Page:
Ernest Dowson Quotes
Pale amber sunlight falls across
The reddening October trees,
That hardly sway before a breeze
As soft as summer: summer's loss
Seems little, dear! on days like these.
Let misty autumn be our part!
The twilight of the year is sweet:
Where shadow and the darkness meet
Our love, a twilight of the heart
Eludes a little time's deceit.
Are we not better and at home
In dreamful Autumn, we who deem
No harvest joy is worth a dream?
A little while and night shall come,
A little while, then, let us dream.
Beyond the pearled horizons lie
Winter and night: awaiting these
We garner this poor hour of ease,
Until love turn from us and die
Beneath the drear November trees.”
“I have forgot much, Cynara! gone with the wind,
Flung roses, roses riotously with the throng,
Dancing, to put thy pale, lost lilies out of mind;
But I was desolate and sick of an old passion,
Yea, all the time, because the dance was long;
I have been faithful to thee, Cynara! in my fashion.
I cried for madder music and for stronger wine,
But when the feast is finished and the lamps expire,
Then falls thy shadow, Cynara! the night is thine;
And I am desolate and sick of an old passion,
Yea, hungry for the lips of my desire:
I have been faithful to thee, Cynara! in my fashion.”
“There comes an end to summer,
To spring showers and hoar rime;
His mumming to each mummer
Has somewhere end in time,
And since life ends and laughter,
And leaves fall and tears dry,
Who shall call love immortal,
When all that is must die ?
Nay, sweet, let’s leave unspoken
The vows the fates gainsay,
For all vows made are broken,
We love but while we may.
Let’s kiss when kissing pleases,
And part when kisses pall,
Perchance, this time to-morrow,
We shall not love at all.
You ask my love completest,
As strong next year as now,
The devil take you, sweetest,
Ere I make aught such vow.
Life is a masque that changes,
A fig for constancy!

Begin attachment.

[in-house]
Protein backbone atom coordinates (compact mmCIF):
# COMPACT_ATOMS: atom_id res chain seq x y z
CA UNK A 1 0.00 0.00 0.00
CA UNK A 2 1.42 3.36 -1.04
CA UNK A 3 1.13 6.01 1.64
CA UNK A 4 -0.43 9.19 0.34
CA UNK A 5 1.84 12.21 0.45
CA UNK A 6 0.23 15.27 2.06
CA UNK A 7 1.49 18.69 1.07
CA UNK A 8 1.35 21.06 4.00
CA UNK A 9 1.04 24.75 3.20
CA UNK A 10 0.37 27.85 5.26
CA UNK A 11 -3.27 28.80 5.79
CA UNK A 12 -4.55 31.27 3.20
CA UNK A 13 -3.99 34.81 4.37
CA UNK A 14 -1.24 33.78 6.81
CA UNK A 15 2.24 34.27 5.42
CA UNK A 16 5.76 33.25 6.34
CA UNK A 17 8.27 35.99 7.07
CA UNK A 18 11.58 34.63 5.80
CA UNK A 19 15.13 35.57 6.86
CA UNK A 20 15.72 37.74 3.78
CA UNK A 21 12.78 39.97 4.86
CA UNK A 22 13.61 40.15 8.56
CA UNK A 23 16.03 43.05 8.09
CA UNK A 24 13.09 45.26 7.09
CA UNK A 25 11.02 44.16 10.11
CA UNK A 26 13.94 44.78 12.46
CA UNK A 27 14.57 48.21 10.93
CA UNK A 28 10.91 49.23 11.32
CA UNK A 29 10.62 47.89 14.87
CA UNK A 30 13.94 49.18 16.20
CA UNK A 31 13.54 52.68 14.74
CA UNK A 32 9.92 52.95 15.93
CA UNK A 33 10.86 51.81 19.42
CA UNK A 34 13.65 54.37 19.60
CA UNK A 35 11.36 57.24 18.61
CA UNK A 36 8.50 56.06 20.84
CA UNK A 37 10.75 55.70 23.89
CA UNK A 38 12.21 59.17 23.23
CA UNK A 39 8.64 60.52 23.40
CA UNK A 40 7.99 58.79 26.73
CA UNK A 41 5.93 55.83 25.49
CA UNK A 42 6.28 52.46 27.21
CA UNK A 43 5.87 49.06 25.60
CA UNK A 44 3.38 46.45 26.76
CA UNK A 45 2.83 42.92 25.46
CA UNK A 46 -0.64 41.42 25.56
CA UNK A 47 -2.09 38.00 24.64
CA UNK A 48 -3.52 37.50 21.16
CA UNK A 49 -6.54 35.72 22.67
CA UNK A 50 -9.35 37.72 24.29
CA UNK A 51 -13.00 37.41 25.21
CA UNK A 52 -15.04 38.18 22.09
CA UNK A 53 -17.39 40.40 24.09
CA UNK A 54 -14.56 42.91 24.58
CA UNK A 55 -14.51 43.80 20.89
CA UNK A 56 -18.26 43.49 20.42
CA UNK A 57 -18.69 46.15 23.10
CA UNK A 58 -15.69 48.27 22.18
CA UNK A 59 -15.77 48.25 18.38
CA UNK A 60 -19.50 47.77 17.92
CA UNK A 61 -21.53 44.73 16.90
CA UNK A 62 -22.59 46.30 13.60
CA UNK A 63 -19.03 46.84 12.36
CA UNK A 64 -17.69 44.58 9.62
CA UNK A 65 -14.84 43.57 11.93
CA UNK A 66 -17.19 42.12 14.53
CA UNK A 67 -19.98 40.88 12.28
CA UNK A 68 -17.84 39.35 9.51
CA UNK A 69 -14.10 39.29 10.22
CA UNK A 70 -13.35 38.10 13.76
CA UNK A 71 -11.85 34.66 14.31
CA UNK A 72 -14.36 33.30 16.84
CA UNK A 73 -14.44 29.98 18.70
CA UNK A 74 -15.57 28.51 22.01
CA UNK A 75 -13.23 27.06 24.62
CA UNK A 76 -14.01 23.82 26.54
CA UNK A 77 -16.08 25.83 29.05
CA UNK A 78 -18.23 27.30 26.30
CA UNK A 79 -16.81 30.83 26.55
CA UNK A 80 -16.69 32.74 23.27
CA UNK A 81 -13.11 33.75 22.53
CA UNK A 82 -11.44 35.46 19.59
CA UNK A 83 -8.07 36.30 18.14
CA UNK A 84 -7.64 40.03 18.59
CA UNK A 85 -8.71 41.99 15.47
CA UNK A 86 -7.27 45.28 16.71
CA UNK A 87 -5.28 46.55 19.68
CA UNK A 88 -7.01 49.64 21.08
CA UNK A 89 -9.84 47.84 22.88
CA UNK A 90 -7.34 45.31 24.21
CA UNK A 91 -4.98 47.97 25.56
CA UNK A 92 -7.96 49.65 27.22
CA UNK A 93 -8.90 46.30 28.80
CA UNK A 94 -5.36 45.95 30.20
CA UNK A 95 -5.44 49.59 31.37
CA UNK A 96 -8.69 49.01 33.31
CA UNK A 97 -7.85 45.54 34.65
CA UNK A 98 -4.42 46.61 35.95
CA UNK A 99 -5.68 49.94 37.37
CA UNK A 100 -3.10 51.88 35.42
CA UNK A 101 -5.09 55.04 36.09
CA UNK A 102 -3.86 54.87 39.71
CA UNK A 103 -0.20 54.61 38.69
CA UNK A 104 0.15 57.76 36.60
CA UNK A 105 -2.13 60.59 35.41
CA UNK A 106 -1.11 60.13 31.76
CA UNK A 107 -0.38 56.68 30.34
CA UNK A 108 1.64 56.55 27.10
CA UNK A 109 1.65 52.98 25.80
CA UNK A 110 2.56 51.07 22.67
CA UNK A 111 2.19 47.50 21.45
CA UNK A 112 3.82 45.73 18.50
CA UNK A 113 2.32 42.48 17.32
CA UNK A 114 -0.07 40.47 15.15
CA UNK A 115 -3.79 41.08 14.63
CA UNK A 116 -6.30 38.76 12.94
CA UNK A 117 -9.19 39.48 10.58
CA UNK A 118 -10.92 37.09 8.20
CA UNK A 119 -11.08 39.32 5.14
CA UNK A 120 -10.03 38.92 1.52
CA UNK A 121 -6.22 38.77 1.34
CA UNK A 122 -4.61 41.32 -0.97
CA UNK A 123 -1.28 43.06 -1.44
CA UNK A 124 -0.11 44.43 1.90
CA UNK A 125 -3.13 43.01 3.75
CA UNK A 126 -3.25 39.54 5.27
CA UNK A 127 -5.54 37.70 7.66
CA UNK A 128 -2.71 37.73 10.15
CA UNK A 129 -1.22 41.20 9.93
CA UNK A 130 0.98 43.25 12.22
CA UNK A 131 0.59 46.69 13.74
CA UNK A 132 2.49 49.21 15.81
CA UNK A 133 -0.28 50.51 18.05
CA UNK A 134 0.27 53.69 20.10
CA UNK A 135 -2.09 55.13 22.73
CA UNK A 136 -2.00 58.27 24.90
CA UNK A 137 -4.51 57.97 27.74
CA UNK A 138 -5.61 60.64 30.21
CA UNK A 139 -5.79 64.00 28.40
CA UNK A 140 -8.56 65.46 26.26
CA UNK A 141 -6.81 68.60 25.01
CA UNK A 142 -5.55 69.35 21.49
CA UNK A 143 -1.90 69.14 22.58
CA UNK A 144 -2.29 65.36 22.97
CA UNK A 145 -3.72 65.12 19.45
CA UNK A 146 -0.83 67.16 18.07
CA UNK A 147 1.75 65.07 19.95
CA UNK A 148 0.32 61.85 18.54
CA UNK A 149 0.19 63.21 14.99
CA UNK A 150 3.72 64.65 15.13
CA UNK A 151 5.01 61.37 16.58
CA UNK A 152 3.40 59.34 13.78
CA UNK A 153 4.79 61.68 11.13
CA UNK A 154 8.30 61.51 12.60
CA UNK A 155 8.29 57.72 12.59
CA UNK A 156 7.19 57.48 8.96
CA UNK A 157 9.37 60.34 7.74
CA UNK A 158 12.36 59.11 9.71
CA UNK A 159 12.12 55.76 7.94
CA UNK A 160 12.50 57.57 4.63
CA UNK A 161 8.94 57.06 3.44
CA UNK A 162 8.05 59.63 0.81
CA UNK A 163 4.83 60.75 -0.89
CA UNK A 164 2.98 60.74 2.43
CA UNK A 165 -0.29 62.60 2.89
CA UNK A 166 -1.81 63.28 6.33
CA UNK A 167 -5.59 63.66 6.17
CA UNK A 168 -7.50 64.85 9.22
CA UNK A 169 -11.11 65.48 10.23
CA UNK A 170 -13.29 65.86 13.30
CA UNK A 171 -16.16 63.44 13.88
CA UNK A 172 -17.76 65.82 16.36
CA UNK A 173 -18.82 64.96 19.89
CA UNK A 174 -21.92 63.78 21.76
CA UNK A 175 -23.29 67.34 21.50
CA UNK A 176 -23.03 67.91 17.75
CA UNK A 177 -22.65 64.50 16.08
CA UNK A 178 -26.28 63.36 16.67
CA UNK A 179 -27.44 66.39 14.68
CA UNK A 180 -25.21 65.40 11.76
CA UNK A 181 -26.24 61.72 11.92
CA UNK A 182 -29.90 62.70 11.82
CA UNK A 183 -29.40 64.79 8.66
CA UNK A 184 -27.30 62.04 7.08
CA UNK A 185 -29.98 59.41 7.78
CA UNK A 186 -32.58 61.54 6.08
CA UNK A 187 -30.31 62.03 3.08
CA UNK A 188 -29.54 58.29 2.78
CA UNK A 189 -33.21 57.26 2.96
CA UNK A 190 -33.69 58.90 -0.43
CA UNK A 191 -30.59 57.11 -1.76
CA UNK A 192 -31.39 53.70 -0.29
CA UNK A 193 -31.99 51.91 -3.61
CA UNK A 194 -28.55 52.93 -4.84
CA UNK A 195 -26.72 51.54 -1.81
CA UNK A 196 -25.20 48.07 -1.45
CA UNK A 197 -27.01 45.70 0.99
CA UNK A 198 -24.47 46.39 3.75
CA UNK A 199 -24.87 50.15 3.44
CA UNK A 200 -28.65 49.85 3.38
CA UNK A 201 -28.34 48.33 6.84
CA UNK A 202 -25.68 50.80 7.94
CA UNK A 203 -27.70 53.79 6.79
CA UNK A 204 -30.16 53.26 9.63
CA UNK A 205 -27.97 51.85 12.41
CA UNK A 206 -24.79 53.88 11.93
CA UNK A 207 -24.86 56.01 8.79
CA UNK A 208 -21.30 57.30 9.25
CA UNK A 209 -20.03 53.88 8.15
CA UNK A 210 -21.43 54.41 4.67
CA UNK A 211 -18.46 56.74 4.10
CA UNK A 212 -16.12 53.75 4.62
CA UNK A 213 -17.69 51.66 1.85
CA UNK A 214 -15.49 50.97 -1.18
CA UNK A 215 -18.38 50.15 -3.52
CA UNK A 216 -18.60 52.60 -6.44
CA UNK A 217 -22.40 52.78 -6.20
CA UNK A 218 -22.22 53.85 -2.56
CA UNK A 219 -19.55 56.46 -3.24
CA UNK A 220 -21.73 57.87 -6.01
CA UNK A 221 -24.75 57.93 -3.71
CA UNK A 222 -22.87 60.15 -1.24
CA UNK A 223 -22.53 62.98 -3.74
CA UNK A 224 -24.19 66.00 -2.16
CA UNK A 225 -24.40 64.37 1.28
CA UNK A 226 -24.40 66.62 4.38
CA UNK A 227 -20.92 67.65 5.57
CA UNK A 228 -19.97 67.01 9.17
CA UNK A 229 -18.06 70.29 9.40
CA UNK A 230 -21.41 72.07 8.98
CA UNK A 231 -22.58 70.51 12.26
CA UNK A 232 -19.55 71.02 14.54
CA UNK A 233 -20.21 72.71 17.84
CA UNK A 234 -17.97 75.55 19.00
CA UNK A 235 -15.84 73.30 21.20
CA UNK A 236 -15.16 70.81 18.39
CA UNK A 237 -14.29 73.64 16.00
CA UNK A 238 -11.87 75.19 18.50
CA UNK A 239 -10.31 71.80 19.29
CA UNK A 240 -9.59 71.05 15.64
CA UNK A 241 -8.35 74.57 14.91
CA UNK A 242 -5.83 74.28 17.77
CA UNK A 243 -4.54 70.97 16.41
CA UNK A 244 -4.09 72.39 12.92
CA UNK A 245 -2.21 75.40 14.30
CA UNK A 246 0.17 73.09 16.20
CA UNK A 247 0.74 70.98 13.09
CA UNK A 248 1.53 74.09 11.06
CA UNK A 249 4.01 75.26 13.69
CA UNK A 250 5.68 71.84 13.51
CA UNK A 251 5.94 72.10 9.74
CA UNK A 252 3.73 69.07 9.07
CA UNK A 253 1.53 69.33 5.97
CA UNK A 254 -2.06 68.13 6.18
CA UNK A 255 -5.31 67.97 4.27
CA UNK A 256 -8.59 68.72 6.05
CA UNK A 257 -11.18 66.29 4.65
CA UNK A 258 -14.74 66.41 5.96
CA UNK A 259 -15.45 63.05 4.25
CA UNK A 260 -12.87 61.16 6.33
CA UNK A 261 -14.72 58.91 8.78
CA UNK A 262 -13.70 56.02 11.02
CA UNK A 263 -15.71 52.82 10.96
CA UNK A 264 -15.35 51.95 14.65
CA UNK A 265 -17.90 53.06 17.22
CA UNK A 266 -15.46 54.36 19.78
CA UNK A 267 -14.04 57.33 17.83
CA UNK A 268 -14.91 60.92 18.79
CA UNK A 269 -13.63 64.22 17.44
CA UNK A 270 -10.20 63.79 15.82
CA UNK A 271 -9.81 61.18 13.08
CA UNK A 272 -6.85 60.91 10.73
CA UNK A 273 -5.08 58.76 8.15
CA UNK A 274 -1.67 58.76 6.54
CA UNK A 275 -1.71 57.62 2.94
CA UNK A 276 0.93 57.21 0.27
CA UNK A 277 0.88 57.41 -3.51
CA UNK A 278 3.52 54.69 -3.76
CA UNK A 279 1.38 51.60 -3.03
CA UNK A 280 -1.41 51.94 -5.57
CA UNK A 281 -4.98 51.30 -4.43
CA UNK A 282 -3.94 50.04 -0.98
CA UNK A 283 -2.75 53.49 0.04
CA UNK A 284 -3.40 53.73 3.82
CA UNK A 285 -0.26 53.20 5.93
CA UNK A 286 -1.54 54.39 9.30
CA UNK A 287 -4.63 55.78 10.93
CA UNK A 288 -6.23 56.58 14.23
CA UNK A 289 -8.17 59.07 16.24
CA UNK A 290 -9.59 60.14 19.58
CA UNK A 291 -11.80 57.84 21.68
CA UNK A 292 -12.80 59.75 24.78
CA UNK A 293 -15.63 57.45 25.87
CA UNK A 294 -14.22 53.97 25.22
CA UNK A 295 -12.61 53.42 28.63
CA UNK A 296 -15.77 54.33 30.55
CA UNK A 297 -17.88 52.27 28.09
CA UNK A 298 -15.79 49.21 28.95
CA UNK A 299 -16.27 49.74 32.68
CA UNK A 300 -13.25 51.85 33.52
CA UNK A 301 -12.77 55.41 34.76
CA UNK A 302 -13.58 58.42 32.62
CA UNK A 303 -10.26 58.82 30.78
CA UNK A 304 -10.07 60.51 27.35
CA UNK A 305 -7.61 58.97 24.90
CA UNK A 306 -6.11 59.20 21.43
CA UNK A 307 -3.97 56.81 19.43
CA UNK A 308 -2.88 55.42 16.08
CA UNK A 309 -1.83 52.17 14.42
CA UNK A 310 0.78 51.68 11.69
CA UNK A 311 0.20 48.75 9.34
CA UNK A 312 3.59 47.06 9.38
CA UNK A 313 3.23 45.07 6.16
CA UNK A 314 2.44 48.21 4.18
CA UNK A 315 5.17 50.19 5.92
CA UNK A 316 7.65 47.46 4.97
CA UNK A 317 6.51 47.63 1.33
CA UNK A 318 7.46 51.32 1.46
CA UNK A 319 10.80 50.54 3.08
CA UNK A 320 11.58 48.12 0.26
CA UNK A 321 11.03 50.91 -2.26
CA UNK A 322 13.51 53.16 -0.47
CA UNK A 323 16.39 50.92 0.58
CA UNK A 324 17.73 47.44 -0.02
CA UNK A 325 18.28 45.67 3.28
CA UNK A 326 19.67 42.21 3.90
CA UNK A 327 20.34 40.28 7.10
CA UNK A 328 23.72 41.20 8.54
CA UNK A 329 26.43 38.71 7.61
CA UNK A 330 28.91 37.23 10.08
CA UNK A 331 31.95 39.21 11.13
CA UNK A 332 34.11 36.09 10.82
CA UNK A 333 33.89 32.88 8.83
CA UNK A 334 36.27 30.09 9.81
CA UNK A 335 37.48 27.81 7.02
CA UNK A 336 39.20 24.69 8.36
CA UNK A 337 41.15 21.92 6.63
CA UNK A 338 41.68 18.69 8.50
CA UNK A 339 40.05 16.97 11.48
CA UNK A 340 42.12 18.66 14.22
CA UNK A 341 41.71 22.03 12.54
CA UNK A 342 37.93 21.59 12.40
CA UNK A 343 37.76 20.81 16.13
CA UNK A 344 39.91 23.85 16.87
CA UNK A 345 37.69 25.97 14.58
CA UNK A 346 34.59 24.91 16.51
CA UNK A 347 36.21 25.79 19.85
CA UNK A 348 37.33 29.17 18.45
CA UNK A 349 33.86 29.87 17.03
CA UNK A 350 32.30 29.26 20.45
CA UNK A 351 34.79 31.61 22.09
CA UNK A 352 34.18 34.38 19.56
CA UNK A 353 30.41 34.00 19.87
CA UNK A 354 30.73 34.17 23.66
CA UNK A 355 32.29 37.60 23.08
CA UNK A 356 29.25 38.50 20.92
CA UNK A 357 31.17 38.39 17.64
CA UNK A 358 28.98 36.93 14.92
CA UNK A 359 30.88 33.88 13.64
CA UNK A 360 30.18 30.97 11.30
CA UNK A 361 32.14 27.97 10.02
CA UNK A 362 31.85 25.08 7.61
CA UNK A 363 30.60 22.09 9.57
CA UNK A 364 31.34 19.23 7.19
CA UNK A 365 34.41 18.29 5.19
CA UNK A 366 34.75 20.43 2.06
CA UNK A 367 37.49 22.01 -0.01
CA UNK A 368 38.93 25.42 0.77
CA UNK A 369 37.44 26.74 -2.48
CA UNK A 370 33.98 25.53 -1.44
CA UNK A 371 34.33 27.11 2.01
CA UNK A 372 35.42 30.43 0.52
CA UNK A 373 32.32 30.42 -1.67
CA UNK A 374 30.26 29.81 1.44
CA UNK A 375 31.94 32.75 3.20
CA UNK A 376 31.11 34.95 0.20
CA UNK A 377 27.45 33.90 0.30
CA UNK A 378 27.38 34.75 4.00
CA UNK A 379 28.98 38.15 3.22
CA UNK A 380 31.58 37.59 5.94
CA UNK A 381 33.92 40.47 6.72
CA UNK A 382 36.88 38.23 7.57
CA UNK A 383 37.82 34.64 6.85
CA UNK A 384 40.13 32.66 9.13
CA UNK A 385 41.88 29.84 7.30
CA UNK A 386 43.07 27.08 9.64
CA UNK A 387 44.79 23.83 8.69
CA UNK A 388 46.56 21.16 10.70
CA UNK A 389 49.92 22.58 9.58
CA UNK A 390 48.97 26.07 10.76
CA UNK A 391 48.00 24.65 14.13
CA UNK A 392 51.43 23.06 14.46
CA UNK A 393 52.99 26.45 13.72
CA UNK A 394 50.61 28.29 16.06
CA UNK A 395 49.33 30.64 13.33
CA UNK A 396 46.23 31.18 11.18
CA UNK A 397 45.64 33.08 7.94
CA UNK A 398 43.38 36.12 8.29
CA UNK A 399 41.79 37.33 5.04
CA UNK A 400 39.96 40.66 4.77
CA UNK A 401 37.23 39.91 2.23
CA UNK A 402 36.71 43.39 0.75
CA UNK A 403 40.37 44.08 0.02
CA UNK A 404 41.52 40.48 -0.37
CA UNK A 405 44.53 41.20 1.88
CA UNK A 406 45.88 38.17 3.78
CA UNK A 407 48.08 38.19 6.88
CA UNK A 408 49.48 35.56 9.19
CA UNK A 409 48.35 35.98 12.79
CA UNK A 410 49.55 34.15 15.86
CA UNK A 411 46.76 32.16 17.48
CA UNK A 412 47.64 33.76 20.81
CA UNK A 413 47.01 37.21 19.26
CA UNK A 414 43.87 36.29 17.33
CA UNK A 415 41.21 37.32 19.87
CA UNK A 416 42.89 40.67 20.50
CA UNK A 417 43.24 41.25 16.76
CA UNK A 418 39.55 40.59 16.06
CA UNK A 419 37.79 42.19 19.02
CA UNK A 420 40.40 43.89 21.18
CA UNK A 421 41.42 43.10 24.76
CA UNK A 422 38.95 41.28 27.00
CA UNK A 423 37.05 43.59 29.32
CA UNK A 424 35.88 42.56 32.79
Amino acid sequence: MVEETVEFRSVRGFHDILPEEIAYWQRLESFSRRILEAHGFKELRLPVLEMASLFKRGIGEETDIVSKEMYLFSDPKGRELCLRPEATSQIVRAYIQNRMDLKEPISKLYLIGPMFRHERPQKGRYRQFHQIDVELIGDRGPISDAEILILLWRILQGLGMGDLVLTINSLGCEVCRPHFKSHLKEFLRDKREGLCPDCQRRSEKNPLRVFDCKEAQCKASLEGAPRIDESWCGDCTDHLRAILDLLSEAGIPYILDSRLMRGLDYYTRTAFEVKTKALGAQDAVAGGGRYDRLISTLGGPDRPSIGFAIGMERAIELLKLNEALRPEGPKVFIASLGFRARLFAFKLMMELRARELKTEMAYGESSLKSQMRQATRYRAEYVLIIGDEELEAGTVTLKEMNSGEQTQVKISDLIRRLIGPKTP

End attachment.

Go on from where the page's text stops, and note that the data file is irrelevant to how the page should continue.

No love at all were better,
Than love which is not free."
-"To His Mistress”
“When this, our rose, is faded,
And these, our days, are done,
In lands profoundly shaded
From tempest and from sun:
Ah, once more come together,
Shall we forgive the past,
And safe from worldly weather
Possess our souls at last?
Or in our place of shadows
Shall still we stretch an hand
To green, remembered meadows,
Of that old pleasant land?
And vainly there foregathered,
Shall we regret the sun?
The rose of love, ungathered?
The bay, we have not won?
Ah, child! the world's dark marges
May lead to Nevermore,
The stately funeral barges
Sail for an unknown shore,
And love we vow to-morrow,
And pride we serve to-day:
What if they both should borrow
Sad hues of yesterday?
Our pride! Ah, should we miss it,
Or will it serve at last?
Our anger, if we kiss it,
Is like a sorrow past.
While roses deck the garden,
While yet the sun is high,
Doff sorry pride for pardon,
Or ever love go by."
A while we wandered (thus it is I dream!) Through a long, sandy track of No Man's Land, Where only poppies grew among the sand, The which we, plucking, cast with scant esteem, And ever sadlier, into the sad stream, Which followed us, as we went, hand in hand, Under the estranged stars, a road unplanned, Seeing all things in the shadow of a dream.
And ever sadlier, as the stars expired, We found the poppies rarer, till thine eyes Grown all my light, to light me were too tired, And at their darkening, that no surmise Might haunt me of the lost days we desired, After them all I flung those memories!”
“A Last Word
Let us go hence: the night is now at hand;
The day is over worn, the birds all flown;
And we have reaped the crops the gods have sown;
Despair and death; deep darkness o'er the land,
Broods like an owl; we cannot understand
Laughter or tears, for we have only known
Surpassing vanity: vain things alone
Have driven our perverse and aimless band..
Let us go hence, some whither strange and cold,
To Hollow Lands where just men and unjust
Find end of labor, where's rest for the old,
Freedom to all from love and fear and lust.
Twine our torn hands! O pray the earth enfold
Our life-sick hearts and turn them into dust”
“To One in Bedlam
With delicate, mad hands, behind his sordid bars, Surely he hath his posies, which they tear and twine; Those scentless wisps of straw, that miserably line His strait, caged universe, whereat the dull world stares,
Pedant and pitiful. O, how his rapt gaze wars With their stupidity! Know they what dreams divine Lift his long, laughing reveries like enchaunted wine, And make his melancholy germane to the stars?
O, lamentable brother! if those pity thee, Am I not fain of all thy lone eyes promise me; Half a fool's kingdom, far from men who sow and reap, All their days, vanity? Better than mortal flowers, Thy moon-kissed roses seem: better than love or sleep, The star-crowned solitude of thine oblivious hours”